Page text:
‘The best budget we can hope for?’ Higher ed budget reactions

The Joint Finance-Appropriations Committee voted Tuesday to cut $2.1 million from the 2021-22 higher education budget — cuts designed to curb social justice programs at the state’s four-year public institutions.

The budget would earmark $313.1 million of state tax dollars for higher education. Gov. Brad Little requested $315.2 million.

Here are thumbnail reactions to the budget proposal:

  • “While I certainly would have preferred the governor’s recommended budget for our college and universities, I also understand this may be the best budget we can hope for on this 107th day of the legislation session,” said State Board of Education Executive Director Matt Freeman. “Nevertheless, it should not go unnoticed that the board and its institutions remain steadfast in our commitment to access and affordability for students. … Resident undergraduate students will see no increase in tuition for the second consecutive year.”
  • “While we supported the governor’s recommendation and think that was the right level of state support for our colleges and universities, the State Board and the institutions have been kept informed about this updated budget proposal,” said Greg Wilson, Little’s senior policy adviser for education. “With this level of state support for next year and the addition of federal funds, the State Board will be able to work to keep tuition flat for this coming year, doubling down on their efforts on affordability and access for Idaho students.”
  • Boise State University, which stands to lose $1.5 million, declined comment until next year’s budget is set.
  • “We are watching and waiting to see what happens with this new bill,” said Jodi Walker, spokeswoman at the University of Idaho, which would sustain a $500,000 cut.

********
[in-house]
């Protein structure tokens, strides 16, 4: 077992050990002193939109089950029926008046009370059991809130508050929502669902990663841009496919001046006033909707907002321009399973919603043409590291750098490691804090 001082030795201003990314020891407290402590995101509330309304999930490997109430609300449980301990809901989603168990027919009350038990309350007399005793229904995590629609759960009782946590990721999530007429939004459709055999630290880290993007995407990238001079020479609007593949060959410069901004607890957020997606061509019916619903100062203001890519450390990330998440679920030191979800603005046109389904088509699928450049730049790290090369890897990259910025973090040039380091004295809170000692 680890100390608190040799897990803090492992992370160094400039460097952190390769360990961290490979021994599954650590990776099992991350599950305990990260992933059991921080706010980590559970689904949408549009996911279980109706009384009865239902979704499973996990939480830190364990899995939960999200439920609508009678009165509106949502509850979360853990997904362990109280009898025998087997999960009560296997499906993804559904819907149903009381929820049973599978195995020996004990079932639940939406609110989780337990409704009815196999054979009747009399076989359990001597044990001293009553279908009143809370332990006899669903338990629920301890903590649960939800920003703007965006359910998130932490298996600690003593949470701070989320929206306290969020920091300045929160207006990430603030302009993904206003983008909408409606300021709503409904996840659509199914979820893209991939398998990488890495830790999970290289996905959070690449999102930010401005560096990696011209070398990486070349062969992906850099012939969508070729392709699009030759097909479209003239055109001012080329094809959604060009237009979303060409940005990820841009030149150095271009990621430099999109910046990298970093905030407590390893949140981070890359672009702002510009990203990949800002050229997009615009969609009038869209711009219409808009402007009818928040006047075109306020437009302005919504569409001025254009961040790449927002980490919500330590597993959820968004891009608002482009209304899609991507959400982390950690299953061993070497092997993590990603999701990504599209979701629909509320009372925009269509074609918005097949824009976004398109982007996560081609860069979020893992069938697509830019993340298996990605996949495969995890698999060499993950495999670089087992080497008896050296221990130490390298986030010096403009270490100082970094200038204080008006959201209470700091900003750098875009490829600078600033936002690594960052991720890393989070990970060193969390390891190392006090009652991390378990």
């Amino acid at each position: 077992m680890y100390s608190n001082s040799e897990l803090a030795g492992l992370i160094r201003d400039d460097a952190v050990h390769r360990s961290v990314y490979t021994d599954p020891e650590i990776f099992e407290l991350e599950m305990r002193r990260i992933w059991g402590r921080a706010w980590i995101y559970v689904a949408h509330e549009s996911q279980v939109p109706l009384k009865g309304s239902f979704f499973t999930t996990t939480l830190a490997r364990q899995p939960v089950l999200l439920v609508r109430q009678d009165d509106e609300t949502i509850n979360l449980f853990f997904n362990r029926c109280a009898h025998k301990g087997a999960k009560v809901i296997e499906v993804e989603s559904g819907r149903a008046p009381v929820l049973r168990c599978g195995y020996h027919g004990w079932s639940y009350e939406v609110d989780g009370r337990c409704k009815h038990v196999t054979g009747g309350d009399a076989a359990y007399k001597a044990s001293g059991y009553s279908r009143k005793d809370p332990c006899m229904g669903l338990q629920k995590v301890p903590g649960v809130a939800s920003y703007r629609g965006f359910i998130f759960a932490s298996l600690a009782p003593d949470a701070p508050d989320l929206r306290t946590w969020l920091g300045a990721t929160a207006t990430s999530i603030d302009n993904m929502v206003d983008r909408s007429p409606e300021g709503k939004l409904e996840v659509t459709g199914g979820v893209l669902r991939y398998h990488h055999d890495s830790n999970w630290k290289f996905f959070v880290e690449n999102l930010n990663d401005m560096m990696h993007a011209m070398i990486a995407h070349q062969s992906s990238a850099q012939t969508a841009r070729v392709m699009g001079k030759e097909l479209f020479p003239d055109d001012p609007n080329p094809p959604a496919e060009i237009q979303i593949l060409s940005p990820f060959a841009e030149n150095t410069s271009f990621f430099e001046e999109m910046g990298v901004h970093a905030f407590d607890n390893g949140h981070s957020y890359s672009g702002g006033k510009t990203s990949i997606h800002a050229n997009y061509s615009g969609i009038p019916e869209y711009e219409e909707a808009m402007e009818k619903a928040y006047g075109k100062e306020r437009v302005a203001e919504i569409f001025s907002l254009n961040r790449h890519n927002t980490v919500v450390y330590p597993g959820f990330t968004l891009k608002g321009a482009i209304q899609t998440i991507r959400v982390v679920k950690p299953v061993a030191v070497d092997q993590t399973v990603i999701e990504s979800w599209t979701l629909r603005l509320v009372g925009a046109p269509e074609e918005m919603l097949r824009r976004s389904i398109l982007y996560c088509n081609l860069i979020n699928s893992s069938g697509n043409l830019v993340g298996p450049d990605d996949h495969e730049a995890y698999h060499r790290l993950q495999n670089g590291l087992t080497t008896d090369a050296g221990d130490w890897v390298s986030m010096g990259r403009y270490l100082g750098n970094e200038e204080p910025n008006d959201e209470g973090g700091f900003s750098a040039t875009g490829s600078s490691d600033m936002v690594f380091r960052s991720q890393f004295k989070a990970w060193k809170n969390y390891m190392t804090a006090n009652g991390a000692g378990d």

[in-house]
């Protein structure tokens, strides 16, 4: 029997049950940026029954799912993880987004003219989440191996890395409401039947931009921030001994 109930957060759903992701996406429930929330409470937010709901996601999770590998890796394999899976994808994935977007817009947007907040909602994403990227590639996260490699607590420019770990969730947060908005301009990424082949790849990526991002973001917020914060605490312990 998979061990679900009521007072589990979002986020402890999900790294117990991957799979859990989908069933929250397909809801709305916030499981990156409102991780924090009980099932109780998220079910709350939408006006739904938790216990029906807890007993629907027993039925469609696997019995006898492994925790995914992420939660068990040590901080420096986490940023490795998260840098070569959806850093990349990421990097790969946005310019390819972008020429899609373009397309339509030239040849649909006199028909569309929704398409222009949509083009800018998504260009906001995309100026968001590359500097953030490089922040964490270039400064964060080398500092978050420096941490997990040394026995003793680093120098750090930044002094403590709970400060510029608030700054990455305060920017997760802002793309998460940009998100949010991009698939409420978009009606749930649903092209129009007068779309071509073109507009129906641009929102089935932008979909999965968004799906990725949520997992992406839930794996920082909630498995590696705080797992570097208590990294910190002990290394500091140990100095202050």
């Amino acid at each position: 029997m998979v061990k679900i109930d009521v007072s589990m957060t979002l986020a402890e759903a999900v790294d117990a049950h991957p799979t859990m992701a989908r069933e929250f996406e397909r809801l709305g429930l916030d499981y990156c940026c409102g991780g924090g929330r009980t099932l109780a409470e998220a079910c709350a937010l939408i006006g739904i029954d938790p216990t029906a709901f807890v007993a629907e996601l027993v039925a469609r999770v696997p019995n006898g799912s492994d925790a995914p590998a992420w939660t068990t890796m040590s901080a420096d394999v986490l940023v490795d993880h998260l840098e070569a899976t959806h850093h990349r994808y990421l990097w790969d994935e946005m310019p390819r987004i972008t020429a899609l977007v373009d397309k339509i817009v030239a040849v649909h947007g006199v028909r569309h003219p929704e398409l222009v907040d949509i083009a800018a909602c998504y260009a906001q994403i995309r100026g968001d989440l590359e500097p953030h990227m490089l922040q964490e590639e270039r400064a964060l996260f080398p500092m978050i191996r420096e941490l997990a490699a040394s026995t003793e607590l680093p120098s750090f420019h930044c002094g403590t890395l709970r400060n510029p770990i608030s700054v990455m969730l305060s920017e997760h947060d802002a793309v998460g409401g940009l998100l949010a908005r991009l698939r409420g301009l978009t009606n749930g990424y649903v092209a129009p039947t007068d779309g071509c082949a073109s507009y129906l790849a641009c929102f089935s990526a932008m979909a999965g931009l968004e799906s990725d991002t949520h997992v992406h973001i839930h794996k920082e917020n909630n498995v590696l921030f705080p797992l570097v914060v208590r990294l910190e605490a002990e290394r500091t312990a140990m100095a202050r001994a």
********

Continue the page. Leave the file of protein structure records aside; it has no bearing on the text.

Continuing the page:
• Lewis-Clark State College President Cynthia Pemberton noted that her college is a net winner in the new JFAC budget, in the sum of $400,000. “Lewis-Clark State College is very grateful to be considered for this much needed support as it will help us cover the cost of a (staff pay) increase as we freeze in-state tuition for the second consecutive year.”

Idaho Education News has also requested comment from Idaho State University, which is facing a $500,000 cut, and the Idaho Freedom Foundation, a libertarian-leaning group which has vocally decried social justice and diversity initiatives on state campuses.

Check back for updates.

Kevin Richert

About Kevin Richert

Senior reporter and blogger Kevin Richert specializes in education politics and education policy. He has more than 30 years of experience in Idaho journalism. He is a frequent guest on KIVI 6 On Your Side; "Idaho Reports" on Idaho Public Television; and "Idaho Matters" on Boise State Public Radio. Follow Kevin on Twitter: @KevinRichert. He can be reached at [email protected]

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